Seated Female Figure

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Large red-orange pottery seated female figure, holding a small bowl in her right hand, left hand on her stomach. Wearing elaborate ear and multi ring nose ornaments, headband and knee length skirt. Overall painted ocher, black and white geometric decoration.

The culture Nayarit developed on the western coast of Mexico, 500 BC – 500 AD, in a tropical zone of rainforests and abundant rivers, streams and lakes, as well as mosquitoes, alligators and poisonous snakes.

As the vast majority of our information about this culture comes from pieces held in private collections, it is not possible to describe their economy.

Nayarit ceramic pieces were made using a variety of production and finishing techniques. Negative and positive painting were often used for decoration, although representations were very dissimilar. Human images are quite life-like, but body shapes are often elongated or stylized to achieve greater expression. These figures do point to some aesthetic aspects of Nayarit culture, such as cranial deformation, the use of nose ornaments, pendants and necklaces, and ornate clothing. Notable figures include females holding ceramic vessels, sitting down, crouching, or reclining. Animal representations are rare, but those that have been found often are of dogs.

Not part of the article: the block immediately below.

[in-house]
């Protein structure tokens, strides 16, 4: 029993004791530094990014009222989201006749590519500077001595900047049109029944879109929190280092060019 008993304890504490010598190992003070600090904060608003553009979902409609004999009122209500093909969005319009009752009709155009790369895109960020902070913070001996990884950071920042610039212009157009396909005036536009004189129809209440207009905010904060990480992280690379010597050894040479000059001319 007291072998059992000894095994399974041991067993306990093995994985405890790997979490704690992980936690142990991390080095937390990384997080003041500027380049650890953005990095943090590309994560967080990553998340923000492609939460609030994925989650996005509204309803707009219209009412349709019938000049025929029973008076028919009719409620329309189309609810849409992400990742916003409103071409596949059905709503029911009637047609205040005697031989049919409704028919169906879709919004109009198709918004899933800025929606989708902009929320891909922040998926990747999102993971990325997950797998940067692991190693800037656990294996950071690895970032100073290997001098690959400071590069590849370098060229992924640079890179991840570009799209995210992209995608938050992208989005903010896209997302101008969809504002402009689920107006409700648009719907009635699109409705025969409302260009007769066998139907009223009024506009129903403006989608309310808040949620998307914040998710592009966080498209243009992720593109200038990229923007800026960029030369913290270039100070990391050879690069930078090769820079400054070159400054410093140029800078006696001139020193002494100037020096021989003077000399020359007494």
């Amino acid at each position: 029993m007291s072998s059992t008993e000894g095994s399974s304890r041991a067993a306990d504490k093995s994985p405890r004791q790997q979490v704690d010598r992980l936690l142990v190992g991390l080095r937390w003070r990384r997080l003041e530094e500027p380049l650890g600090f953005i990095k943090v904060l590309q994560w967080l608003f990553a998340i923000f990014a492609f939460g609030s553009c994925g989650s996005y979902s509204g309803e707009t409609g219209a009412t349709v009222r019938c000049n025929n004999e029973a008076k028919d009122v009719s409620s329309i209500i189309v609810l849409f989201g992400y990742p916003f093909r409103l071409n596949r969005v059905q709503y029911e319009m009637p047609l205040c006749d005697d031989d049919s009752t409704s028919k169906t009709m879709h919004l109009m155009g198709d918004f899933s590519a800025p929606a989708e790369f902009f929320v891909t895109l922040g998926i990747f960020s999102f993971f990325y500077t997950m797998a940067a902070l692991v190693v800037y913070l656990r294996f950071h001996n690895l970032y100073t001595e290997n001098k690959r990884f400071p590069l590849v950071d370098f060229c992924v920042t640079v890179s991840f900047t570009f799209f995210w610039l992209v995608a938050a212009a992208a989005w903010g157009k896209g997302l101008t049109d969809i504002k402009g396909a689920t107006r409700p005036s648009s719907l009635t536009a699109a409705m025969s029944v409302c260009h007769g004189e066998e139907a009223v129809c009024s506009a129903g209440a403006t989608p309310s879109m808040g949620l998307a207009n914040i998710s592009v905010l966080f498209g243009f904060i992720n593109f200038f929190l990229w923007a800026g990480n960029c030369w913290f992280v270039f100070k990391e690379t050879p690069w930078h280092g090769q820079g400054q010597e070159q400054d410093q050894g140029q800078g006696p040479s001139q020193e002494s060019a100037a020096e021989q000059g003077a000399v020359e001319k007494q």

Little is known about the Nayarit’s social organization, but they are thought to have lived in local chiefdoms. Shamans held positions of respect in Nayarit culture.

Nayarit elites were buried in complex tombs consisting of a chamber at the bottom of a deep pit. Family members were buried in the same chamber, accompanied by an array of grave goods that might include ceramic vessels and sculptures. Of particular note are the Nayarit’s statues of warriors and dogs that were left to protect and guide the deceased to the afterlife.

The Nayarit people maintained close ties with the neighboring Jalisco and Colima people, as shown by the many similarities among their ceramic traditions and burial rites. The present-day Huichol people are the descendants of the ancient Nayarits. Aspects of their culture of origin are especially visible in the heavily symbolic figurines they produce.

With Thermoluminiscence test.

BIBLIOGRAPHY:

- Sculpture of Ancient West Mexico, Los Angeles County Museum of Art, 1970.
- Trésors de la céramique précolombienne dans les collections Barbier-Mueller. 2003.
- VON WINNING, H., Pre-Columbian Art of Mexico and Central America.
- TOWNSEND, R. F. Ancient west Mexico. Art and archaeology of the unknown past. Thames & Hudson. Chicago, 1998.

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